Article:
It should also help to capitalise on the opportunities available. For example, by siting energy from waste facilities or biomass facilities in locations where the opportunity exists to use energy that would ordinarily be wasted, it could be used instead for the benefit of the local community (for example combined heat and power).


No one sector should be overly favoured or penalised. The NIP should not look to identify ‘no-go’ areas.  It should:



Possible option: Welsh Government to consider producing a NIP.  Welsh Government would need to ensure that their NIP is identified as a primary consideration in the (UK) National Planning Policy Statements. Decisions taken by the IPC would then need to take full account of the NIP.



What are we doing

From our perspective, the key environmental implications of development are currently being recognised and addressed too late in the site selection process. This can lead to or give the impression that the environment is a barrier to development as once a preferred option is identified, it is then difficult to retrospectively mitigate the environmental impacts. 


We therefore need to ensure that business and industry take the environment properly into account whilst the development of an NIP is being considered. As already indicated, this needs to be ideally when developers are searching for sites. A NIP would potentially make this easier but in its absence, some early consideration could be achieved through better working of the current consenting regimes of planning and permitting.   To help this process, we are currently developing a series of sector specific guidance notes for activities that we permit under Environmental Permitting to help inform planning decisions.  These will cover:


They will set out the critical local factors that influence:


We believe the guidance will be useful in informing a NIP.


In the absence of a NIP, we intend to use the above guidance to inform our responses to planning consultations. This may well need to be done prior to receiving an Environmental Permit application. Our response to a planning consultation is likely to be better informed if we have the relevant environmental information contained within an Environmental Permit application.  This leads to the option of running the planning and permitting processes separately, but at the same time, for a limited number of high risk or complex developments.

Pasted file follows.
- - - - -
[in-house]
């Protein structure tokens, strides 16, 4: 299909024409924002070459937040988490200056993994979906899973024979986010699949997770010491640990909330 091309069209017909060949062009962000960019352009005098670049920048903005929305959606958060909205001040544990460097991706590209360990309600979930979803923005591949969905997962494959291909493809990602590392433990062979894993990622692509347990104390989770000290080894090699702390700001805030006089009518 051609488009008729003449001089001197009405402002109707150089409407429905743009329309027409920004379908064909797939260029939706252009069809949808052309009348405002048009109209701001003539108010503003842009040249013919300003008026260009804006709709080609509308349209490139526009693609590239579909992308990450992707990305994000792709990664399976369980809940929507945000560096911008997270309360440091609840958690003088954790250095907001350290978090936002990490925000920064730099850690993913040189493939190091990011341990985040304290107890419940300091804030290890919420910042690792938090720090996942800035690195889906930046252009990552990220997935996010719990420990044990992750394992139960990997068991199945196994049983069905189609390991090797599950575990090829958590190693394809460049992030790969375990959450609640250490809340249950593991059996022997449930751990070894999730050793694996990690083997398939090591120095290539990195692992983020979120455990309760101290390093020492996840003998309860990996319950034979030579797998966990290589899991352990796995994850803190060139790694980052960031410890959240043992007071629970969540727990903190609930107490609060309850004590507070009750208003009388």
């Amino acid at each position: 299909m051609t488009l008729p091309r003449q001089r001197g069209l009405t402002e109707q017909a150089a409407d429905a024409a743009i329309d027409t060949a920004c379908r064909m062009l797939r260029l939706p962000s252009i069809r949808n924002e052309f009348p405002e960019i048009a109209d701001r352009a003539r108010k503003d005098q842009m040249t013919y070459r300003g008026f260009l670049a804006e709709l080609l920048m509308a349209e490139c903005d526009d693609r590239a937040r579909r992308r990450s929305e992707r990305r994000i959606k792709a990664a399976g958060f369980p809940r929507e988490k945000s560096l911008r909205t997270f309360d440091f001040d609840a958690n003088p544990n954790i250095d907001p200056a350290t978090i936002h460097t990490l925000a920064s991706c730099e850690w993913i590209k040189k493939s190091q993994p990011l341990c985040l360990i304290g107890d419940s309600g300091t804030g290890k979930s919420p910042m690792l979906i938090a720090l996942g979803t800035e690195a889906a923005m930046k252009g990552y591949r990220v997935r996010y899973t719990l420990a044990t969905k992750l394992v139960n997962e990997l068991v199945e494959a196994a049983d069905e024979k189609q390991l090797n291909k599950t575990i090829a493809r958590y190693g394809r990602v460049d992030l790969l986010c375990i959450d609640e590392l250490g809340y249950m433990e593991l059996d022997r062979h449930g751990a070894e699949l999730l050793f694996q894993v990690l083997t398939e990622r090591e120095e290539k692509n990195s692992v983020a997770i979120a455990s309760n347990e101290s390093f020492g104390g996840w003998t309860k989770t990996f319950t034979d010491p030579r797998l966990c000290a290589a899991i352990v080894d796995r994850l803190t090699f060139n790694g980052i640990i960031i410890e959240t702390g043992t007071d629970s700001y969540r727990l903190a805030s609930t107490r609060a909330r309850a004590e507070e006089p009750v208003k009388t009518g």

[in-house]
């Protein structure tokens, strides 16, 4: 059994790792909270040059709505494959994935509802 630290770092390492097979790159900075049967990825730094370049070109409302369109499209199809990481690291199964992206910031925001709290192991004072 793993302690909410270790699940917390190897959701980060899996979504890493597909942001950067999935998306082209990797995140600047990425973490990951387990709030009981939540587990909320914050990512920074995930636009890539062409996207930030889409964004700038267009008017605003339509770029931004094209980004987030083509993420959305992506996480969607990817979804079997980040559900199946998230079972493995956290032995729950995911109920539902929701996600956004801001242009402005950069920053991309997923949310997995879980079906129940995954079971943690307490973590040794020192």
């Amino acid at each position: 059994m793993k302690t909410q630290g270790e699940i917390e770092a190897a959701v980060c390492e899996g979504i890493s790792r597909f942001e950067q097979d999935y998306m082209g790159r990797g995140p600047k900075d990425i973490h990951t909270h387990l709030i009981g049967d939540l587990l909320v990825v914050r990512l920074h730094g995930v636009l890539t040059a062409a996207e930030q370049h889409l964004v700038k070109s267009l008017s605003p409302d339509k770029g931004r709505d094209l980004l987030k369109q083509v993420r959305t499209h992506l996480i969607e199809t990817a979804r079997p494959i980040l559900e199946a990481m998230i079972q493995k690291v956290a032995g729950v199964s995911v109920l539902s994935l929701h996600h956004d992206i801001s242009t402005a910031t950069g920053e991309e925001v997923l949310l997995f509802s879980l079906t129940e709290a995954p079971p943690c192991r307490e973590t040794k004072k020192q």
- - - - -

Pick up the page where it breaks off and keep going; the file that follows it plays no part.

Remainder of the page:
3.            Running The Planning and Permitting Processes Together


As well as needing planning permission, new energy infrastructure may require an environmental permit from us before it can operate.  The developer can decide on the timing of these applications and they can be either sequential or in parallel.


We believe that for high risk and complex activities, it would be beneficial if developers applied for planning and environmental permits at the same time, as this would make for a clearer, more transparent process for decision makers and the public.   For the public, this would bring clarity about what the two processes can consider.


From a developer’s perspective, undertaking both processes at the same time could also allow for joint consultation to meet the needs of both the planning environmental impact assessment and the environmental permit consideration, thus reducing costs and timescales for obtaining the relative permissions.


Possible option: Welsh Government to consider describing those situations where a developer will need to submit applications for their planning permission and environmental permit at the same time.



Date: 23 September 2011